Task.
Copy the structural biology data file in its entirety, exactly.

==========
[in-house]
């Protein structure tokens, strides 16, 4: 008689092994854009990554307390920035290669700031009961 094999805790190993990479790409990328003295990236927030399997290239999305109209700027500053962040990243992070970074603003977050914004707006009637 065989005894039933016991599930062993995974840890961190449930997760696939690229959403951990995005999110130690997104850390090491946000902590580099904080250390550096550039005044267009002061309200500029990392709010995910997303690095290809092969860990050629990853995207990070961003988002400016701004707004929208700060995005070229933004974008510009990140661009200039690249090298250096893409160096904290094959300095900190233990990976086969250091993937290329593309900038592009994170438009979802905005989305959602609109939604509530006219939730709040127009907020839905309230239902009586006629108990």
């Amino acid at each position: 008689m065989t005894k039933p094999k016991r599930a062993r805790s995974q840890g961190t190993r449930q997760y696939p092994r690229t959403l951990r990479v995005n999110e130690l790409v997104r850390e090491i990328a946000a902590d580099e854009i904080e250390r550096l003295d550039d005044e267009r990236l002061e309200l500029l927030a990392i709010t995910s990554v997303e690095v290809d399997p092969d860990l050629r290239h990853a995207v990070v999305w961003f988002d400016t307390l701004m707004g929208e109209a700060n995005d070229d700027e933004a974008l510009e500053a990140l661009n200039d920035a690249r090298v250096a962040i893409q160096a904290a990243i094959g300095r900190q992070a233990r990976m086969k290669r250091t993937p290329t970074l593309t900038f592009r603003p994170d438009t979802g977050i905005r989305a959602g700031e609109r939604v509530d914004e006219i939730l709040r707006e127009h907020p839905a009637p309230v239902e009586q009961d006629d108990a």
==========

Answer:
[in-house]
């Protein structure tokens, strides 16, 4: 008689092994854009990554307390920035290669700031009961 094999805790190993990479790409990328003295990236927030399997290239999305109209700027500053962040990243992070970074603003977050914004707006009637 065989005894039933016991599930062993995974840890961190449930997760696939690229959403951990995005999110130690997104850390090491946000902590580099904080250390550096550039005044267009002061309200500029990392709010995910997303690095290809092969860990050629990853995207990070961003988002400016701004707004929208700060995005070229933004974008510009990140661009200039690249090298250096893409160096904290094959300095900190233990990976086969250091993937290329593309900038592009994170438009979802905005989305959602609109939604509530006219939730709040127009907020839905309230239902009586006629108990």
């Amino acid at each position: 008689m065989t005894k039933p094999k016991r599930a062993r805790s995974q840890g961190t190993r449930q997760y696939p092994r690229t959403l951990r990479v995005n999110e130690l790409v997104r850390e090491i990328a946000a902590d580099e854009i904080e250390r550096l003295d550039d005044e267009r990236l002061e309200l500029l927030a990392i709010t995910s990554v997303e690095v290809d399997p092969d860990l050629r290239h990853a995207v990070v999305w961003f988002d400016t307390l701004m707004g929208e109209a700060n995005d070229d700027e933004a974008l510009e500053a990140l661009n200039d920035a690249r090298v250096a962040i893409q160096a904290a990243i094959g300095r900190q992070a233990r990976m086969k290669r250091t993937p290329t970074l593309t900038f592009r603003p994170d438009t979802g977050i905005r989305a959602g700031e609109r939604v509530d914004e006219i939730l709040r707006e127009h907020p839905a009637p309230v239902e009586q009961d006629d108990a």